If you haven't already decoded the 'title", it's a graphic illustration of the process used in getting this record onto Soundcloud: playing stringed instruments through effects and a crackly vintage tube amplifier, recording into my DAW with drum programming and microphones, adding analog synth, minimal editing, effects processing and, finally, the mix, which is ongoing until I move onto something new.
Being supported for making contributions to culture makes sense to me; buying copies of something that can be experienced for free doesn't. So if you choose to 'buy' a track or an album, I'll consider that koha (something like 'contribution' in Māor). You can still think of it as a cultural product that now belongs to you, if you're more comfortable with that idea.
I have always made audio files where I live. These de facto studios typically had unshielded power circuits (meaning: pips, buzzes and glitches on some of the recordings), and have been more or less open to environmental sounds - cicadas, tui, crickets, the anthropogenic sounds of communal dwelling, hammers and power tools, wailing babies, light aircraft and, since moving to the city - cars, municipal service vehicles, electric scooters, ringtones, helicopters, compressors, sirens, different wailing babies - the crosstalk of urban zones with its undulating polyrhythms,and amiable dissonances. As a bedroom producer, I welcome these random, and sometimes serendipitous, sonic collisions as an integral marker of time and place. Sometimes they augment a recording, sometimes they diminish it.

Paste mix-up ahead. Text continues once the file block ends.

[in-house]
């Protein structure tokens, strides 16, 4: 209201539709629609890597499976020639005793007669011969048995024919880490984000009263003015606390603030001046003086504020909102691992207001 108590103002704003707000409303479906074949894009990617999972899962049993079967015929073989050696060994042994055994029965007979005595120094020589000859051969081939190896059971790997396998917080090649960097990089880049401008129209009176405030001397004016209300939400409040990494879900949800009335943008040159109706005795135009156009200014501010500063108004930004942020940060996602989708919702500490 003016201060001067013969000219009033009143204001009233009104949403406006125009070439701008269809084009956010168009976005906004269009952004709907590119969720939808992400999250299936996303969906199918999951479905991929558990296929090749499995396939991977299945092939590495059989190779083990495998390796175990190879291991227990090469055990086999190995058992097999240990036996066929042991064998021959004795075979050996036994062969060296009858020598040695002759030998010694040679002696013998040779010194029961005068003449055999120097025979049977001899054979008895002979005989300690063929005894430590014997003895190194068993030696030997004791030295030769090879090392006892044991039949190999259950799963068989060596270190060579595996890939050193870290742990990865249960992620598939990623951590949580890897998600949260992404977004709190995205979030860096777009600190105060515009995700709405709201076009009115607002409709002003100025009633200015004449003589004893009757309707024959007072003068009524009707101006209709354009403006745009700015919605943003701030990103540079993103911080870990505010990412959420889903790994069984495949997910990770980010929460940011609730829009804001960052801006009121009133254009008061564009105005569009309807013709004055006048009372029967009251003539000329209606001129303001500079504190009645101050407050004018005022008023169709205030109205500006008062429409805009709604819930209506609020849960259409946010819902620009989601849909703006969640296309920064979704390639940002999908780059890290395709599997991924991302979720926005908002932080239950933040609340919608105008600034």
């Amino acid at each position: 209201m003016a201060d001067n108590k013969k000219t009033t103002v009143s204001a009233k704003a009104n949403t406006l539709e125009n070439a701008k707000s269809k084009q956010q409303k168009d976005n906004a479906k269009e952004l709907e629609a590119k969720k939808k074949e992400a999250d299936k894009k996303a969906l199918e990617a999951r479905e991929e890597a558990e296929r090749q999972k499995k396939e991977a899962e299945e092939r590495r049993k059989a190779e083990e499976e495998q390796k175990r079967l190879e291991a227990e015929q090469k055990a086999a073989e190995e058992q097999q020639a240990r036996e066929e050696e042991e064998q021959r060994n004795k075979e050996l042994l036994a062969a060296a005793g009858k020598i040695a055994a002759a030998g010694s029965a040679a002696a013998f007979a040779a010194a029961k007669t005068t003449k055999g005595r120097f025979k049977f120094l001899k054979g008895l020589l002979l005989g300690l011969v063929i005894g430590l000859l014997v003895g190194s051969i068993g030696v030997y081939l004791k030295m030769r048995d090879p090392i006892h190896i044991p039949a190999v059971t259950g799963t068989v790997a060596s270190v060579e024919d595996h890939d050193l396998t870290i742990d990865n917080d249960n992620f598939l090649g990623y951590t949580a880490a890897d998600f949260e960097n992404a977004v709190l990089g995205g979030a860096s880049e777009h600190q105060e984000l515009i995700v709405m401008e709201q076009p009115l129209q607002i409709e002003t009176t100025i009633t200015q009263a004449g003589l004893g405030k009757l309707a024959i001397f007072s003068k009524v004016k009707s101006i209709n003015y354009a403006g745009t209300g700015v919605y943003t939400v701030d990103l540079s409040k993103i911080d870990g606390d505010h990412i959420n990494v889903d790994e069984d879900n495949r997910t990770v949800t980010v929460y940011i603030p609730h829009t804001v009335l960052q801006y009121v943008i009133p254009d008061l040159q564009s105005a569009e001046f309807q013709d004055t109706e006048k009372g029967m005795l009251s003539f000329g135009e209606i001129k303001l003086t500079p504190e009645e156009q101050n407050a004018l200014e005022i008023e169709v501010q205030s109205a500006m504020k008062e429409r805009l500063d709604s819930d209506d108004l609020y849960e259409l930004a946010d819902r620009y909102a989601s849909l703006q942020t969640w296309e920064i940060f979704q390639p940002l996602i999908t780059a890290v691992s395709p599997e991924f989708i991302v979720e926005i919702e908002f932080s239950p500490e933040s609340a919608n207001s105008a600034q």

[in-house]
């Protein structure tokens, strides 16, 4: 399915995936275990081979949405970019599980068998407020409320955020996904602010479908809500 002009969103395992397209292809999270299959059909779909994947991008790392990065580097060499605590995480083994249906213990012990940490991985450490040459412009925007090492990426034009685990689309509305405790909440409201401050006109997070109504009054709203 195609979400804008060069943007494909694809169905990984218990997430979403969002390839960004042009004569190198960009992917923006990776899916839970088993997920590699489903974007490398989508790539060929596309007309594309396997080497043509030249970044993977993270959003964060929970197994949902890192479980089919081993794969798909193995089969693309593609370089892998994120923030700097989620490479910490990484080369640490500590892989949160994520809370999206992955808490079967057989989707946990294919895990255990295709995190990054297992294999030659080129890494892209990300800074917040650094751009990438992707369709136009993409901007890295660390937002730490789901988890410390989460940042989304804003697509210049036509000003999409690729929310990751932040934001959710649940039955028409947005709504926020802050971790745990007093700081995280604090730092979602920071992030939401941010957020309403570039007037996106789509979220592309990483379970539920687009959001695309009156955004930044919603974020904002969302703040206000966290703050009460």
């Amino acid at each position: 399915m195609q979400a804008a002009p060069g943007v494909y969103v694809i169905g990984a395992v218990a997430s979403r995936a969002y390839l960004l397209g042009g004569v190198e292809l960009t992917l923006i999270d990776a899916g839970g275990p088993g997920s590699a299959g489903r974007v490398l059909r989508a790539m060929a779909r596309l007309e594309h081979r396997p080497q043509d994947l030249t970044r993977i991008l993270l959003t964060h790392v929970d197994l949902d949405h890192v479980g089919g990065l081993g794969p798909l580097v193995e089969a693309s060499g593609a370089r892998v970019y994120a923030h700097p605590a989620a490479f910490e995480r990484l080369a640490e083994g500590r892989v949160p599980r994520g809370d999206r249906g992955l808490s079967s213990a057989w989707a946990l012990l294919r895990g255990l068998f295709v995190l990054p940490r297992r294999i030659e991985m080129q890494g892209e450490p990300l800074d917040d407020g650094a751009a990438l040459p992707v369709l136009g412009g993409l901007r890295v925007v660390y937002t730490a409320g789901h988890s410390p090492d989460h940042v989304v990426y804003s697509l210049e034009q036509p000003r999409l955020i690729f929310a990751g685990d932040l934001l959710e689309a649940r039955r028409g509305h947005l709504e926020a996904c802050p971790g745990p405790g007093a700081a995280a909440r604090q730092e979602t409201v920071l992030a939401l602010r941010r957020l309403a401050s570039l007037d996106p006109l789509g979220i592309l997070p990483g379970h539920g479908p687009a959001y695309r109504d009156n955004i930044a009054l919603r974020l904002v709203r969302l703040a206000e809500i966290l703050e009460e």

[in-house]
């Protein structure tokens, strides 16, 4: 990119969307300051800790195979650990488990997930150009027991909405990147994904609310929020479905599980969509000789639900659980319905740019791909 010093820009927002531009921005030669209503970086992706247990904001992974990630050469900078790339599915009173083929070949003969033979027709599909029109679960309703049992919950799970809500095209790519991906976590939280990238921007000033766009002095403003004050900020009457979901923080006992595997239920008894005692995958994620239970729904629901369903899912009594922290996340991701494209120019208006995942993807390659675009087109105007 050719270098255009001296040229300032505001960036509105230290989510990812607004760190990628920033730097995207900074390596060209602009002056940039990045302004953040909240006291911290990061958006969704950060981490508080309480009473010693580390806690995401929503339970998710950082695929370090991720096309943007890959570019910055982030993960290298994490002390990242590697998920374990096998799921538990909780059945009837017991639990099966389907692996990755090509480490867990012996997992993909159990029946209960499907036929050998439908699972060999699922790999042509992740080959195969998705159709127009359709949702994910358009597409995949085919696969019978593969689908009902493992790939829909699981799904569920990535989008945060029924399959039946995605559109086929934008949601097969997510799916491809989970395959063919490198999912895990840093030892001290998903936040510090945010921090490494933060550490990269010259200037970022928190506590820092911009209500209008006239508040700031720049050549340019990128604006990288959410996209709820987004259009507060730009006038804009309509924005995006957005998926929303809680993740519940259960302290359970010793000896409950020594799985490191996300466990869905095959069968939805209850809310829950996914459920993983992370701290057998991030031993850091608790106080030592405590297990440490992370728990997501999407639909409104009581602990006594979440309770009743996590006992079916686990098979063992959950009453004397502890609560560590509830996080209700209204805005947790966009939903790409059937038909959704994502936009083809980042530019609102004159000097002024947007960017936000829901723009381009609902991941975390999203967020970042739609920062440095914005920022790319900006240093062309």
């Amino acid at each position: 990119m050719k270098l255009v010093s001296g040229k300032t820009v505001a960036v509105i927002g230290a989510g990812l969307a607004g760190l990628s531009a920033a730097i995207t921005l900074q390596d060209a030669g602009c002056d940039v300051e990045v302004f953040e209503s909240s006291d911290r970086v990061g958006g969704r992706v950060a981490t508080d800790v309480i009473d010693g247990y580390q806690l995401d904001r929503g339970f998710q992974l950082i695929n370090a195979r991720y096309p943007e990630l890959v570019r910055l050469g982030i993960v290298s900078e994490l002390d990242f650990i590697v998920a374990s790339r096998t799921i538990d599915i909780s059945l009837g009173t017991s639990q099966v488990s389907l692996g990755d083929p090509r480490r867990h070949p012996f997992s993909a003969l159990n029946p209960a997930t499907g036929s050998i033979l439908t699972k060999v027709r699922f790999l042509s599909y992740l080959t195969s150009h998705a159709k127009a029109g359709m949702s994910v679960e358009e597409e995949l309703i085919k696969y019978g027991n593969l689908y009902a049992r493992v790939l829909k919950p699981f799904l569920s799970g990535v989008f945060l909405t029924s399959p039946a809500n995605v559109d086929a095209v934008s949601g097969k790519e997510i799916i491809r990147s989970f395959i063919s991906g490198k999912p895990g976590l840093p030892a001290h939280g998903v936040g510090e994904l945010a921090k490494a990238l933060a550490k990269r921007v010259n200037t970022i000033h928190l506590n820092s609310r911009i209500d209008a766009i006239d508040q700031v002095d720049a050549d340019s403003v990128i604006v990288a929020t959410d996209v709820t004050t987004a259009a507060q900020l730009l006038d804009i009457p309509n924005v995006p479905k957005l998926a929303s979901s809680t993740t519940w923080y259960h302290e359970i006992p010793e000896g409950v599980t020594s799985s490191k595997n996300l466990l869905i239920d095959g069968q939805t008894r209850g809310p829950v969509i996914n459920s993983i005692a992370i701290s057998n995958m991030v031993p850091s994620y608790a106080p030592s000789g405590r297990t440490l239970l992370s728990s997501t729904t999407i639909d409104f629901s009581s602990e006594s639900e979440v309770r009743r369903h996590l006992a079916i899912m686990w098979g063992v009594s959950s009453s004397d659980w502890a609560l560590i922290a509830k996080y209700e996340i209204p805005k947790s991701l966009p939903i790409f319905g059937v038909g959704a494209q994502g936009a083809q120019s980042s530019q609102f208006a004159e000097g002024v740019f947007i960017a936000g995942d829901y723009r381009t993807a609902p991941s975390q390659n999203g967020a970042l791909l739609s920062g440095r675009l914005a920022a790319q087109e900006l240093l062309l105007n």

Instruments: Jansen Corsair vintage 6-string guitar made in Auckland (Aotearoa / New Zealand) sometime in the early to mid-60s; Fender Mustang bass; Suzuki mandolin (made in Japan in 1966); Arturia Analog Lab synths; various drum machines; AKG and Shure microphones.